SAR-E-PUL -- The United Nations' World Food Programme (WFP) this month launched an initiative to train 200 women in Sar-e-Pul in a nine-month tailoring course to enhance their sewing skills and help them earn a living.
The programme is paying each participant a stipend of 7,700 AFN ($88) per month for the length of the training course.
"Based on the results of a recent survey, we selected 200 poor women from Sar-e-Pul city's 36 neighbourhoods to attend the course and learn sewing skills," said Abdul Wahid Nabiyar, director of the Organisation for Rehabilitation and Rural Development of Afghanistan in Sar-e-Pul.
"The project commenced on October 28, and we organised the trainees into five centres where they receive practical and theoretical training by trained female instructors," he told Salaam Times.
He said the initiative is aimed at creating employment opportunities, helping women become self-sufficient and combating poverty and unemployment.
"All project beneficiaries are poor, and some of them are widows. We provided each of them with a sewing machine so they can practice at home and learn how to sew and earn some income to support their families in the future," he said.
The WFP will provide participants with more sewing tools after the course is completed, said Nabiyar.
"We hope they will make children and women's clothing at home, and sell their products in the market to become self-sufficient," he added.
In addition to tailoring skills, the trainees will acquire marketing skills that will enable them to sell their products, said Nabiyar.
Hope for a better future
Grateful for the WFP initiative and hopeful about the future, women taking part in the course say they plan to start their own business.
Niaz Bibi, 42, said she hopes she will soon be able to make various types of women's clothing.
"My husband is ill and cannot work. I have to learn sewing to feed my five-member family," she said.
"I used to support my family from the income I made from laundry work and baking, but that was not enough," she said, adding that sewing work will help her make a good living for her family.
Alia Haidary, 34, another participant, said she was facing financial trouble before starting the training course.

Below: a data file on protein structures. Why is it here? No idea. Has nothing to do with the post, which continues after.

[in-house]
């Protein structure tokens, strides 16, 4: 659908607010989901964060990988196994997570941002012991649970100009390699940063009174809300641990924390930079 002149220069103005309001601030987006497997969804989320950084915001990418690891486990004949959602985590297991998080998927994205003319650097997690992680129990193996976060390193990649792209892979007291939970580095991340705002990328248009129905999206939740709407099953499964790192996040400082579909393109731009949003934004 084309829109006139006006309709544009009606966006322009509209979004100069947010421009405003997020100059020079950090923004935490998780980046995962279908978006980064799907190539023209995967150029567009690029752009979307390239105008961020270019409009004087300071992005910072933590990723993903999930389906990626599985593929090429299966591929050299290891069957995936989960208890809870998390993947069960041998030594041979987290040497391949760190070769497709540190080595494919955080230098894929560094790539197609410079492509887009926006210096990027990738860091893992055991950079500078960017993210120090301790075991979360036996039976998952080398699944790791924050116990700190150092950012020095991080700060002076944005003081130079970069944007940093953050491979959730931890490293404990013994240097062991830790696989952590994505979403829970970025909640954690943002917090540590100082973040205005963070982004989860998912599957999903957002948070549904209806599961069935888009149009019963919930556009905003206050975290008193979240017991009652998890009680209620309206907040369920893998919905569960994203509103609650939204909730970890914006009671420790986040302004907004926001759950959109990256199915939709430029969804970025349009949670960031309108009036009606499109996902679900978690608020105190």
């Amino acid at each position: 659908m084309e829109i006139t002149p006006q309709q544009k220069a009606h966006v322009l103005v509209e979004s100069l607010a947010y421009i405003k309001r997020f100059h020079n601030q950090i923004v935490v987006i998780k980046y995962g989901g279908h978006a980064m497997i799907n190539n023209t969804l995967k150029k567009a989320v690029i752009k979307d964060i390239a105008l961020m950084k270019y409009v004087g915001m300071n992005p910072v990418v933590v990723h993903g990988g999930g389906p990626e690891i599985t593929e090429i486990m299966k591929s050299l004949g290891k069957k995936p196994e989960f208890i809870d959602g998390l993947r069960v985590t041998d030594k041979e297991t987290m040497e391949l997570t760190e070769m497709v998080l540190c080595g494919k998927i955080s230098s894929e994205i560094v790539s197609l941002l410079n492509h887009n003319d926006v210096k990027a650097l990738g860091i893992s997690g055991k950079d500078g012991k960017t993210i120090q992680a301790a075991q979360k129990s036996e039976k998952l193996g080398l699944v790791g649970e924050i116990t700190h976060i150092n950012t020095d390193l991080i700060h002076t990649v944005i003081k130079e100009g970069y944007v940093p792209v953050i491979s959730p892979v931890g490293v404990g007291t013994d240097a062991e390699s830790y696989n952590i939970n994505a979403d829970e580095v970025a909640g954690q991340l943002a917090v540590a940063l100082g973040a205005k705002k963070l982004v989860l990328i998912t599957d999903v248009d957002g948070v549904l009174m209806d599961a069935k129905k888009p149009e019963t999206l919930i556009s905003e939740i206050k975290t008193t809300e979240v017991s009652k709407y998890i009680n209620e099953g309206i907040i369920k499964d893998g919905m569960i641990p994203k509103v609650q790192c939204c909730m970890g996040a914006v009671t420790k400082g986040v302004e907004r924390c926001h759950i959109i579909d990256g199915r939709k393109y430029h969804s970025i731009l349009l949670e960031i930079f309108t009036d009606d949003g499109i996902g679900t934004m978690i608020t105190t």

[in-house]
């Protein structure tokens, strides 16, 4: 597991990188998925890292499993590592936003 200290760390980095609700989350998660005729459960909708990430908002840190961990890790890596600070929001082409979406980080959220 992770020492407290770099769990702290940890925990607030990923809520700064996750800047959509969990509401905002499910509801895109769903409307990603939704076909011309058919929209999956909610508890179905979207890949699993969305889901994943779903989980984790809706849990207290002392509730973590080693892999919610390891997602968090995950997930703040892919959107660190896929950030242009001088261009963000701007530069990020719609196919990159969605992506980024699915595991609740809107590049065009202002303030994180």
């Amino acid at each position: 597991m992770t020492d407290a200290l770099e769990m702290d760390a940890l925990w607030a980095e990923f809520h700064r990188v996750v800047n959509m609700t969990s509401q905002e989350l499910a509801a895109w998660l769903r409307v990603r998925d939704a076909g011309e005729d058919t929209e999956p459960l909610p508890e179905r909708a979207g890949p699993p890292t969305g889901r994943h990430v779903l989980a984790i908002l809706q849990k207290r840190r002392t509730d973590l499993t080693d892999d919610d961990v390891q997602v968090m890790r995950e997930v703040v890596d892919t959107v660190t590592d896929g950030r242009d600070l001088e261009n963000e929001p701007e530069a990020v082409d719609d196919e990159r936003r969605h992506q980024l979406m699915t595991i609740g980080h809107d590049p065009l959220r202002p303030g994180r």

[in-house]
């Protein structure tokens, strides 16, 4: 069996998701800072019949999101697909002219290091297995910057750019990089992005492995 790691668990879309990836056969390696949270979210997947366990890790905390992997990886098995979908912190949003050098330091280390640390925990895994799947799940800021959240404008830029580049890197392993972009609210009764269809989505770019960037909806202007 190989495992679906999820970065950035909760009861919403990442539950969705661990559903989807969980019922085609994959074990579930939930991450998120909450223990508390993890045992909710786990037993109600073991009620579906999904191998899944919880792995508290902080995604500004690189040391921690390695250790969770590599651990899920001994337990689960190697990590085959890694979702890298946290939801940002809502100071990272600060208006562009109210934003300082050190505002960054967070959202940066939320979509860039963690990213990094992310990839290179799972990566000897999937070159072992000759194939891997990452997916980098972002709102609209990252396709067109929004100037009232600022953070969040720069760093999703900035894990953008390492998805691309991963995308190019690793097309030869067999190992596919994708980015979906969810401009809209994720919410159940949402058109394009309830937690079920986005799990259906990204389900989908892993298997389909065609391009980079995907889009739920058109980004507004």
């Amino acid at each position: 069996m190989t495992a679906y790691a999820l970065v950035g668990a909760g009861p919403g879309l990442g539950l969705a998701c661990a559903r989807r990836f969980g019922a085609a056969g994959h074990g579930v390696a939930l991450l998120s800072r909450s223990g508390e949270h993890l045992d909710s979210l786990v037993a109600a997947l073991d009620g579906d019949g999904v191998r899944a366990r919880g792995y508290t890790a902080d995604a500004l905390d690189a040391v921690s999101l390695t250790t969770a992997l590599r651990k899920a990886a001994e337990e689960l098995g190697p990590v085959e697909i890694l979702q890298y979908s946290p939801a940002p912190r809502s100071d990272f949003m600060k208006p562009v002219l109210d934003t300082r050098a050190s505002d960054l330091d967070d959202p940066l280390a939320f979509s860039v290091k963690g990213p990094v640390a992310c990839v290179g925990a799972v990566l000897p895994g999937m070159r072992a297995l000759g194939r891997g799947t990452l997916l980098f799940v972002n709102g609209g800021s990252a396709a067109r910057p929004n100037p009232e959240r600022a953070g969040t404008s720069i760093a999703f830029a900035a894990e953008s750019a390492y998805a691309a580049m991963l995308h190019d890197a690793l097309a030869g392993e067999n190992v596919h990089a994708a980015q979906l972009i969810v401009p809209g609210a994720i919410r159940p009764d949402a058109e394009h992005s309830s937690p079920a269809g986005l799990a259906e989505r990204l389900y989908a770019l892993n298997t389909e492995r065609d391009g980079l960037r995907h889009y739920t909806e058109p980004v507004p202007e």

"After I lost my job, I started to face economic hardship. My father passed away a few years ago. I live with my mother and two sisters, and I am the only breadwinner," said Haidary, who used to work for a private company in Sar-e-Pul.
Haidary said that now that she started the training course, she is feeling very hopeful about the future.
"I have started to gradually learn new skills such as ... sewing and marketing. I hope I can make women's clothing with the tools that will become available to me after completing the training course."
"I should also be able to sell my products in the local market. Ultimately, I should be able to use that income to support my family," she added.
Women who used to make major contributions to their household incomes lost their jobs starting in August 2021, said Qudratullah Sayedzada, an economist in Sar-e-Pul.
"Providing vocational courses is of utmost importance to help women and girls learn new skills and ... stand on their own feet," he told Salaam Times.
"In order to help women become self-sufficient, training opportunities such as sewing, embroidery, beadwork and carpet weaving must be organised," he said.
While Afghan women were very active in society over the past two decades and achieved major goals, they are now the most marginalised group in society, according to Sayedzada.
Non-governmental organisations and other agencies must support them now more than ever, he said.